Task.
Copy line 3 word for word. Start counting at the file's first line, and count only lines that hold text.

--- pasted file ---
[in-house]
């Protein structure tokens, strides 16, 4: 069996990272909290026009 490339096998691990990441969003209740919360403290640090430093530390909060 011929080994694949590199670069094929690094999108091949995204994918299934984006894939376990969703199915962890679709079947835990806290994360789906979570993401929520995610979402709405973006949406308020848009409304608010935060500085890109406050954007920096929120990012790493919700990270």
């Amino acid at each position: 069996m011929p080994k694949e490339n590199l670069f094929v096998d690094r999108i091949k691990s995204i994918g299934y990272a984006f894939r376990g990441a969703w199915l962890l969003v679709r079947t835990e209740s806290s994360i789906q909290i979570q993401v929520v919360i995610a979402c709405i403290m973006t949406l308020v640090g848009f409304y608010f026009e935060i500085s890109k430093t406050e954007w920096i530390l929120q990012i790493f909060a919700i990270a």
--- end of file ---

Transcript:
């Amino acid at each position: 069996m011929p080994k694949e490339n590199l670069f094929v096998d690094r999108i091949k691990s995204i994918g299934y990272a984006f894939r376990g990441a969703w199915l962890l969003v679709r079947t835990e209740s806290s994360i789906q909290i979570q993401v929520v919360i995610a979402c709405i403290m973006t949406l308020v640090g848009f409304y608010f026009e935060i500085s890109k430093t406050e954007w920096i530390l929120q990012i790493f909060a919700i990270a």